Buildings burning to the ground. Rioters throwing bricks into businesses and through car window shields. Gunshots fired in the crowds of protesters. Tear gas visible and realized, as TV anchors choke in their live coverage. I watched in tears as the chaos unfolded in response to the “No Indictment” decision by the Grand Jury in Ferguson, Missouri, for Officer Darren Wilson.

One thing that is missing from this entire situation is true leadership. Where are Governor Nixon and other elected officials? And where were the civil rights leaders?

In a national poll, 80 percent of blacks believe Michael Brown’s death raises important issues about race. An issue that has been glaring us in the face is Governor Jay Nixon’s inability to handle crisis in the Black community.

Since Brown’s death on August 9th, Governor Nixon’s responses or lack thereof have confirmed State Rep. Tommie Pierson comments, “This is an issue that he doesn’t know anything about, really. He has not lived in this community.”  Blacks makes up 11.7% of Missouri’s population and 64.9% of Ferguson’s population. Albeit, there is no requirement to live in a community to represent it, Gov. Nixon has not built many bridges to alleviating concerns of many Ferguson residents.

Since 2009, Jay Nixon has been Governor of Missouri. He did not find it necessary to increase his understanding of the Black community until after Brown’s death. In September, after five years of apathy, Gov. Nixon created the Office of Community Engagement and appointed three blacks to senior positions to showcase his diversity.

Nixon served as Attorney General for 15 years, where his chief role was to uphold the state constitution and serve as the “People’s Lawyer.” When one-tenth of your population is black, you should already be engaged and connected with issues that matter to them. In 2012, he was re-elected as Governor with 92% of the Black vote. After two decades of service and receiving a huge percentage of the Black vote, he still is unable to hide his perception gap.

This is not the first time Mr. Nixon has found himself on the wrong side of an issue that affects Blacks. When he was Attorney General and running for U.S. Senate 1998, he decided to end a court-ordered desegregation program. Many prominent black Democrats supported the Republican nominee instead of him because of this decision and its affect on 13,000 Black children. He lost the election.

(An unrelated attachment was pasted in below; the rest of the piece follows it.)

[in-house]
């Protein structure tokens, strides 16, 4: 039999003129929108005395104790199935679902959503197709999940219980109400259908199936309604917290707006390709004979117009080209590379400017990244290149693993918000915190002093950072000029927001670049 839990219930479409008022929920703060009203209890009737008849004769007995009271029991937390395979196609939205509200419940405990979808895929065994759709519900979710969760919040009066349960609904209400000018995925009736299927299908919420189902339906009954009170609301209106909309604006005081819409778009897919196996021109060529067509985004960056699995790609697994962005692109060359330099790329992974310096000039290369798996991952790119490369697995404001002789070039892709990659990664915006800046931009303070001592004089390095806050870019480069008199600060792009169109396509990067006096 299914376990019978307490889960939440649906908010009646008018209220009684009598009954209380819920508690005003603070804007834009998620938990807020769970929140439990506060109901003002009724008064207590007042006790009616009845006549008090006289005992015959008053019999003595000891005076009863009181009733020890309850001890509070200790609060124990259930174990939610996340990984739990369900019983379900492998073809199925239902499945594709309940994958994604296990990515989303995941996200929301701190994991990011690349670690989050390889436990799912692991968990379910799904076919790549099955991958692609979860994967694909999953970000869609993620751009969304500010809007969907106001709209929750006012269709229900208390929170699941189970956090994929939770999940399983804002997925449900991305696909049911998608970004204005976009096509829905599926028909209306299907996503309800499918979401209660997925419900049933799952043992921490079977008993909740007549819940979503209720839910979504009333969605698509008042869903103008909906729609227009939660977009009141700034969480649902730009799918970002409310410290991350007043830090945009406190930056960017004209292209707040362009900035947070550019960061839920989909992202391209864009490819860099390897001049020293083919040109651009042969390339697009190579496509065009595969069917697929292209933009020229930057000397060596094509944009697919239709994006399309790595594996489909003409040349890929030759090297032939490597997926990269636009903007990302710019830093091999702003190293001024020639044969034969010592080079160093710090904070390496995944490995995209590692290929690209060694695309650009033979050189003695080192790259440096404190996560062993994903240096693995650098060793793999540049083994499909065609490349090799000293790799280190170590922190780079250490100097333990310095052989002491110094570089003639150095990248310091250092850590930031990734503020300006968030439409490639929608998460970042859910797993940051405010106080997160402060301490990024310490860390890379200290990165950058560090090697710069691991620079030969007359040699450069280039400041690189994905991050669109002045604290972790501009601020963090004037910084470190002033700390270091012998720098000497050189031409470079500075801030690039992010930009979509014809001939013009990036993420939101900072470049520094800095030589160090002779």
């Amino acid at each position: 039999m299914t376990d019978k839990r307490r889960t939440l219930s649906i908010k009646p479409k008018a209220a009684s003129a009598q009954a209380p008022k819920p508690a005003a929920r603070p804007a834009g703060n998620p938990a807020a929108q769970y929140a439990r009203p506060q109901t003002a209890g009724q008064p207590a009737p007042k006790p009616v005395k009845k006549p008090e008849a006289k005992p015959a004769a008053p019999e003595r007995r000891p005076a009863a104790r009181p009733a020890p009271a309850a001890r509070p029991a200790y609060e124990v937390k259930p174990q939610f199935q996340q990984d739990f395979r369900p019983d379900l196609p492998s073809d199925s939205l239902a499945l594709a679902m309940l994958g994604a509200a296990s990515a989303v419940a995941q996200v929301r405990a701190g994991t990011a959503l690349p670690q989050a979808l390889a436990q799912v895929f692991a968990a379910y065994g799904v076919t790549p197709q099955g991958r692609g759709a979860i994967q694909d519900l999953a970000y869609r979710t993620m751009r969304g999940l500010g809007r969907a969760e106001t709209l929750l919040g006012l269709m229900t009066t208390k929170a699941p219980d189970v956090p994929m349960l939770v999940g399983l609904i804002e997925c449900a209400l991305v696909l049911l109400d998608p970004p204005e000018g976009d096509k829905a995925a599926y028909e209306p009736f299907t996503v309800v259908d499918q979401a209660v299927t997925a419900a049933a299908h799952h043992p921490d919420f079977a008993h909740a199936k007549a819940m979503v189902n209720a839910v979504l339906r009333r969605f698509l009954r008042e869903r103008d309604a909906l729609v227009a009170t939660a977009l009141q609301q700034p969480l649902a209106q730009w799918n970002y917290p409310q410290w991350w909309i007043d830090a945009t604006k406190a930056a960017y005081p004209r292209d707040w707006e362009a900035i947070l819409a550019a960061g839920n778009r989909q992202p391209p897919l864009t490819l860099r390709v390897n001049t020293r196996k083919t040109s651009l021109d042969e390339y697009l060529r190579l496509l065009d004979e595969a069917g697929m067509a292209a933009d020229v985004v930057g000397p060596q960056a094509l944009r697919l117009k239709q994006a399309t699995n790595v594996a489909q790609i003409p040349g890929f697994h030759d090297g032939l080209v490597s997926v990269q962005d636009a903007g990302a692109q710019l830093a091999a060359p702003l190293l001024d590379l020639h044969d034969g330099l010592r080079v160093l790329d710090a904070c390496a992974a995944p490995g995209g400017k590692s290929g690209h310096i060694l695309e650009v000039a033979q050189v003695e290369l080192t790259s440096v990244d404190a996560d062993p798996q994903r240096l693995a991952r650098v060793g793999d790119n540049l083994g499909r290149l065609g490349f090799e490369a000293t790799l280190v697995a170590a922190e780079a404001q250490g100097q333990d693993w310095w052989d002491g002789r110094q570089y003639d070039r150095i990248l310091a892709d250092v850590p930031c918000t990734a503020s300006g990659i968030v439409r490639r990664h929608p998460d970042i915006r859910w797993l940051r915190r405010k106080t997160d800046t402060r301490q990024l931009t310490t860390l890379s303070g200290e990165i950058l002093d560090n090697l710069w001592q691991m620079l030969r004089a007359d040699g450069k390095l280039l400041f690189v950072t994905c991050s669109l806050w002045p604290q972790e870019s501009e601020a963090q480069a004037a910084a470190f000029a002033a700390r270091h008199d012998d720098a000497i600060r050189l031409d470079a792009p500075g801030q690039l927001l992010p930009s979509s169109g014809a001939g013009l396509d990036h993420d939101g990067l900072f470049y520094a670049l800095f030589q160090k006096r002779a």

Mr. Nixon has been described as methodical and one that follows the process, which is commendable. However, a lesson in crisis management would teach the Governor and his staff that in moments of chaos, you have to think on your feet and lead from the front. Sadly, this case has shown Missouri citizens the priorities of their Governor and his leadership gaps. The 1998 election should serve as a reminder of the tremendous voting power Blacks hold.

You may feel the grand jury should have come back with an indictment and let the court determine Officer Wilson’s guilt or innocence. The reality is that they decided “no indictment.” Their decision does not permit Blacks to destroy businesses or cars or riot. Meaningful advancement to eradicate injustices is never made through rioting and looting. For me, the last 100 days of protesting runs deeper than this one case. It is a megaphone for the hurt, hopelessness, and despair that riddles many Black communities across the country. Rioting only magnifies our image problem.

Fifty years ago, we bled in a different way. We were fighting together for freedoms, basic civil rights versus fighting against each other. The death of Michael Brown is a tragedy because no parent should have to bury his or her child. However, I am asking that we all stop for a moment, and ask ourselves, “How did we get here? How do we move forward together?”

Ferguson is wounded and needs leadership. As residents grasp the destruction that has consumed their city, we must have all hands on deck to help them rebuild. This is the time for Conservatives to pick up the mantel, join the fight for equality, and lead from the front.

Too often we only march as a reaction to one verdict or situation, and then months later the march is history. In April, three of the six City Council seats in Ferguson will be up for election. In 2016, Gov. Nixon’s seat will be up. It is imperative that Ferguson residents, especially Blacks, register to vote, run for office, and vote for leaders who will provide direction and reflect the needs and will of the community.

Chelsi Henry, Esq., is a Florida-based attorney and business consultant. You can contact her at or tweet her at: @chelsiphenry.